Time travel is a tough concept to represent well in a board game, and The Loop does its best to keep things interesting. Characters will keep moving around the seven eras on the board, manipulating energy cubes, rift cubes, clone tokens, and even each other in a quest to stop Dr. Faux.
Dr. Faux is a schlock sci-fi adversary, creating challenges that are as difficult as they are comical. The game leans into the silliness in every element. (Look again at our villain’s name – is he our “foe”… or is he fake?)
It’s a good thing that The Loop offers lots of ways to keep the game interesting, because we found that even at the easiest difficulty (“Employee of the Month”) we could only win about half of the time. Winning feels great when you can manage it, but it often felt like we lost simply because of bad luck. Bad draws or unlucky rift-cube drops can sabotage even the best-laid plans.
The suggested age range of 12+ is about right. Younger kids could play The Loop, but the high difficulty level plus the need to incorporate probabilities into game play will probably leave them feeling more frustrated than fun.
This also leads to another piece of information that is important for families considering this title. The Loop is very prone to both quarterbacking and analysis paralysis. Because the floor of the difficulty level still requires strategy, it’s very easy for one player to craft and push “their perfect plan”.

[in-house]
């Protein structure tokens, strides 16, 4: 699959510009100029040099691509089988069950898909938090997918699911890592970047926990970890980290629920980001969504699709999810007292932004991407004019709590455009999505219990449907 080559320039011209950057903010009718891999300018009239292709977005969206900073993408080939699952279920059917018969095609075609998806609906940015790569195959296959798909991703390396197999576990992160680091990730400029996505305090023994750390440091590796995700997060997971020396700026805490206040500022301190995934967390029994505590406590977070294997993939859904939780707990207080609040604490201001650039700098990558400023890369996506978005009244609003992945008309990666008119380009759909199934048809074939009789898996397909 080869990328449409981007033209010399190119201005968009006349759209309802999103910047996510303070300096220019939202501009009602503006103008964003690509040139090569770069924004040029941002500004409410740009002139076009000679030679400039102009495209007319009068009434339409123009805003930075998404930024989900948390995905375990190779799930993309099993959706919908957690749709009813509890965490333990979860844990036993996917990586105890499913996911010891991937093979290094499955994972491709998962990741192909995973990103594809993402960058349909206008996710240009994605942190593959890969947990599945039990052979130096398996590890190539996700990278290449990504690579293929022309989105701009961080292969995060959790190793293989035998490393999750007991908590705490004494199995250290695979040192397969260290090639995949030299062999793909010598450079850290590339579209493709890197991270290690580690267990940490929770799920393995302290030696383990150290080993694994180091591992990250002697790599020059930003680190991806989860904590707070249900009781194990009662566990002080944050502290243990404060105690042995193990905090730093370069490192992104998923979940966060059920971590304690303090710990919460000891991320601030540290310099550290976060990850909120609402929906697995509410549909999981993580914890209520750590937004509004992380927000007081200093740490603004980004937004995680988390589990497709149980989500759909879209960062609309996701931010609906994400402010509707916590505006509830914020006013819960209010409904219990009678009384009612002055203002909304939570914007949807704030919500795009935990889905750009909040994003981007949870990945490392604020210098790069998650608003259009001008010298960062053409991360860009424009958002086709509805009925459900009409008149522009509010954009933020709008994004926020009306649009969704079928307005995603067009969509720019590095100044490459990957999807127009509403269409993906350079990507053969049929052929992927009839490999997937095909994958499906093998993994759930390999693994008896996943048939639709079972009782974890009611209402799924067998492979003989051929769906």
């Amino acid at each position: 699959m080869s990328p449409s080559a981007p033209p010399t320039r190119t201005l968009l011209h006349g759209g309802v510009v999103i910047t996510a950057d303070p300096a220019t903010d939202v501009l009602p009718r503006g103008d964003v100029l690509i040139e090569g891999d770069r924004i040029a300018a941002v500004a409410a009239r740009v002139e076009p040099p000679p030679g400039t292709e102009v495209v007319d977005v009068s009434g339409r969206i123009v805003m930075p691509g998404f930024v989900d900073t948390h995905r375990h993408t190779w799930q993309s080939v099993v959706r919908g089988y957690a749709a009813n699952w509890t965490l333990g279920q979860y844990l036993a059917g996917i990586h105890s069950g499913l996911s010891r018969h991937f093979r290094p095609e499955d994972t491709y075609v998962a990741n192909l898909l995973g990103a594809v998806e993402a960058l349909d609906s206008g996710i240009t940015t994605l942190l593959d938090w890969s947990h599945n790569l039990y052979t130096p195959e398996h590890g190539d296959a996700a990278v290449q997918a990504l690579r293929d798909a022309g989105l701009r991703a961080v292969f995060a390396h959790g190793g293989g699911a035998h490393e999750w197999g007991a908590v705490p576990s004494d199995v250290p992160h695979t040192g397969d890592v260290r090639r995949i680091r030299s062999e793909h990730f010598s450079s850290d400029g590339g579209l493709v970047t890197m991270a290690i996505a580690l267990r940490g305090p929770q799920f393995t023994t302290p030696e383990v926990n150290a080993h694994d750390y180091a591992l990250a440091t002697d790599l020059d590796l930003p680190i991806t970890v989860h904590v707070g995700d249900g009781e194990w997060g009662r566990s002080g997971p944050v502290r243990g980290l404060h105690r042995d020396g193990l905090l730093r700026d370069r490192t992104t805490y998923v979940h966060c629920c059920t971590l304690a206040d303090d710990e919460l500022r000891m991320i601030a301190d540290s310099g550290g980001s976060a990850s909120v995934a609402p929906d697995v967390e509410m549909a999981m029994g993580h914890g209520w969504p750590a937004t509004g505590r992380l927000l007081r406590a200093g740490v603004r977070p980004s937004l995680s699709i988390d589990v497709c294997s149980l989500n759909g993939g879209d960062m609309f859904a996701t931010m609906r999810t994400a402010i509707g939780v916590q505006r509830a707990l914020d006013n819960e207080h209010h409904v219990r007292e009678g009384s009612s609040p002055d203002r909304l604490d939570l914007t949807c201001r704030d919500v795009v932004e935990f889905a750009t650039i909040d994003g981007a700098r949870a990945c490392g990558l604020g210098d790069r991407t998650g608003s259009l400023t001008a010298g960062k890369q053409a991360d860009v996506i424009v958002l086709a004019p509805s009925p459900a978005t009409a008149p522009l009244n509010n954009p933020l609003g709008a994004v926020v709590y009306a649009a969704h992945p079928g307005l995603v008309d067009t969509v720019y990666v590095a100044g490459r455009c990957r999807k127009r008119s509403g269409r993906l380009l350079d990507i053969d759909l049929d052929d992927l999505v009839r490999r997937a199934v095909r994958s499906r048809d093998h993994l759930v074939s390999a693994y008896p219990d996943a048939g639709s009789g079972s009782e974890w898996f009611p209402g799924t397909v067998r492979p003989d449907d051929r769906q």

It also shows the dark side of the flexibility of the game. Between moving, clearing rift cubes, gaining energy, knocking out clones, and nailing your LOOP at just the right moment, it’s easy to stare at the board while the minutes tick by, trying to craft the perfect turn execution. It feels great when you pull it off, but you might need to wake your teammates up afterwards.
The Loop can also be played solo, where a single player controls multiple characters.
BUT! Rather than simply take character turns in order, there is another layer of strategy in this mode. At the end of a turn, the player deals out their Artifact cards from a combined deck, one at a time, onto the character tile best suited for that card. As soon as any character tile has three cards (a full hand), it becomes that character’s turn – even if that means “skipping” other character(s).
I liked this twist on solo play, as it allowed me to choose cards for better distribution of abilities – or to concentrate on matching card symbols on a character so that LOOPing would be more effective. I felt like I was really heading up a team and we could all work together to defeat the menace of Dr. Faux.
The Loop offers an impressive array of characters, game modes, difficulties, and more. We love games that flex and this one flexes in every direction.
The Loop offers a nice combination of strategy with luck, pairing in-depth planning with breathless pause as the rift cubes roll out of Dr Faux’s machine, moving an era precipitously closer to a Vortex. But it also fails to capture the truly epic feeling of a fight against a worthy foe. Sure, Dr Faux’s fingerprints are all over the battle, but where is he? What exactly happens when you complete your missions? The game feels good to execute but is missing the coup de grâce that elevates truly great games.
Nonetheless, it’s an enjoyable experience and we do look forward to the next time we face off against Dr. Faux and his clones.
You can find The LOOP directly from Pandasaurus Games, on Amazon, or at your Friendly Local Game Store.
The Family Gamers received a promotional copy of The LOOP from Pandasaurus Games for this review.
This post contains affiliate links, which do not change your price, but help support The Family Gamers.
Number of Players: 1-4
Age Range: 12+
Playtime: 60 minutes